Or, in Spanish, ""El Arma es buena! El Pene es maligno! El Pene dispara simiente y crea vida nueva para envenenar la tierra con una plaga de hombres como en el pasado! Pero el Arma dispara muerte y purifica la tierra de la suciedad de los Brutos. Id... y matad!"

More pertinently than the above writeup, which is utterly fictitious, this is the mantra of Zardoz, the big flying stone head that provides religion for the characters in John Boorman's 1974 film of the same name - one such character being Zed, played by Sean Connery. Zed is an Exterminator, a barbaric killer who, on horseback, deals flaming death to wandering peasants known as Brutals, in order to stop them posioning the Earth etc.

Periodically Zardoz arrives on the scene to deliver proclamations and spout the guns in question - literally, as they shoot from his mouth like water from a hose. 'Zardoz' was filmed in the Republic of Eire and, according to John Boorman's commentary on the excellent DVD (which has Spanish subtitles), when problems occured importing sufficient replica and blank-firing rifles from props houses in the UK, members of the crew who had connections with the IRA offered to supply Boorman with weapons instead. He politely turned them down. The majority of the guns are Lee Enfields, presumably WW2 surplus.

Throughout the film Sean Connery's character is armed with a Webley-Fosbery, a curious revolver which, almost uniquely, had an automatic, recoil-operated action, and a safety catch. Whilst most revolvers rely on a mechanical linkage between trigger and cylinder in order to chamber the next round, the Webley-Fosbery used the recoil impulse of each shot to perform the same function, the intention being to reduce the required trigger pull and increase the rate of fire. Unfortunately, the expense, mechanical complexity and slight pointlessness of the exercise did not help the pistol's chances, either in the commercial or military marketplace.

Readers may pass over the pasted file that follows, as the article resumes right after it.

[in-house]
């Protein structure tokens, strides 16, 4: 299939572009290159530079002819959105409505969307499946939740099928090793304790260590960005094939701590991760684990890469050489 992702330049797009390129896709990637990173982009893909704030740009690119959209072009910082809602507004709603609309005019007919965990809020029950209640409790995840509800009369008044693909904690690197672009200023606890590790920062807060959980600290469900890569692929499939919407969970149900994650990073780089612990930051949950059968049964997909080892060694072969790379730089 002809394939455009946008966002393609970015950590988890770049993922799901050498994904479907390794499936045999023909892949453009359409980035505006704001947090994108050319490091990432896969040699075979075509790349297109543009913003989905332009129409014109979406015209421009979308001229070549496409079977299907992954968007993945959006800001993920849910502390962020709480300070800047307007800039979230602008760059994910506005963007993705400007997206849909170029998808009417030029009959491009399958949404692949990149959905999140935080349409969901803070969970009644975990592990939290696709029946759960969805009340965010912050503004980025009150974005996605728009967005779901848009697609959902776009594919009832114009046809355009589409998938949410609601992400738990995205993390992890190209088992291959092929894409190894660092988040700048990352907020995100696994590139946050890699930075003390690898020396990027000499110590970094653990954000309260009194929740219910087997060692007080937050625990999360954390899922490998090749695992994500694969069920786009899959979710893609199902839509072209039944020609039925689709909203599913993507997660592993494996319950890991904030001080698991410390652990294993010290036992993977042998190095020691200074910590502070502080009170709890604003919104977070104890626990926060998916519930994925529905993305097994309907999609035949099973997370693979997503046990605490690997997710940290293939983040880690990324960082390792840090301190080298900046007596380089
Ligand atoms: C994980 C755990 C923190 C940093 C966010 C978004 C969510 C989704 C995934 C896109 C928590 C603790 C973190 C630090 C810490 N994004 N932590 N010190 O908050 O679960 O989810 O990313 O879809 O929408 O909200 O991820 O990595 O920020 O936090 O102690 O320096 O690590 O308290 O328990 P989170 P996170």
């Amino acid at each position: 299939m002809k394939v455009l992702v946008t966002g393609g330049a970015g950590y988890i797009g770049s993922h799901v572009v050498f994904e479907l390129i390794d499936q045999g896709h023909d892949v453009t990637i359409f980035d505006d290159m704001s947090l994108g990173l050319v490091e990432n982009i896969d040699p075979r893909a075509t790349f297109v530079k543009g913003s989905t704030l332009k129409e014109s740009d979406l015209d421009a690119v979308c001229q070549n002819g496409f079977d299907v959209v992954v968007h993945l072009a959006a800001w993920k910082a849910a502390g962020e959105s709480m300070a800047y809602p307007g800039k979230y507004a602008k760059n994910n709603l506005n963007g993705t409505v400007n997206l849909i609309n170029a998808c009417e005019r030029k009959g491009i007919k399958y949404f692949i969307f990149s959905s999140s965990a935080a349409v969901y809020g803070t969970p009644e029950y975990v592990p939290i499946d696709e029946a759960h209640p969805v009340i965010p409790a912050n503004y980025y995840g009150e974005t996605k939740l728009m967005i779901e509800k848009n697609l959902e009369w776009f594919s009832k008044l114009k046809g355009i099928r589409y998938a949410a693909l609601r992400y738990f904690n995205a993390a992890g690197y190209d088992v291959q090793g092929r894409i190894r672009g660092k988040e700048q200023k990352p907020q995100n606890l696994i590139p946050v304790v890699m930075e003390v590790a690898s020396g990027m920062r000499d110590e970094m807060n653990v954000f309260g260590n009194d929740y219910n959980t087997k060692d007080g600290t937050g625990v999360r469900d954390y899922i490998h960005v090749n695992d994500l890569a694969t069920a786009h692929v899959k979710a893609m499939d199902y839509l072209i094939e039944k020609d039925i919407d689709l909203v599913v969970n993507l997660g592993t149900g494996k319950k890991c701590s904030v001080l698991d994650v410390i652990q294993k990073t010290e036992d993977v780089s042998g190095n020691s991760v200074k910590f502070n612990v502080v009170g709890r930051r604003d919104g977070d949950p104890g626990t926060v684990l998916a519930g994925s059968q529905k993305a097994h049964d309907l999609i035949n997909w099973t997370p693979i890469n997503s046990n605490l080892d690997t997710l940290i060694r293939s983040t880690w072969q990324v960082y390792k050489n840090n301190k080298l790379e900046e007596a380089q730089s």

The film takes place on our planet after an unspecified apocalypse has eliminated most of the population, save for scattered savages and a small bunch of immortal intellectuals; the latter live in fear of the former and create an imaginary 'religion' to keep the savages from rising up. This explains the quote, which is a deliberate perversion of verse 8, lines 16-17 of the book of Genesis ("Go forth of the ark ... and multiply").

The DVD contains a French language track, and it has been noted by many that 'Zardoz' is a better film in French. From what I can tell the first lines, in French, are "L'arme et le vie; le penis est le mal, le penis tire le semens...", although my French est un petit voiture, as they say.

As Pseudo Intellectual points out, these words are also part of the opening dialogue, and are acutely embarassing to listen to if you're twelve and you've just persuaded your parents to watch a Sean Connery sci-fi film you've never heard of, thinking it might be like Outland or Time Bandits.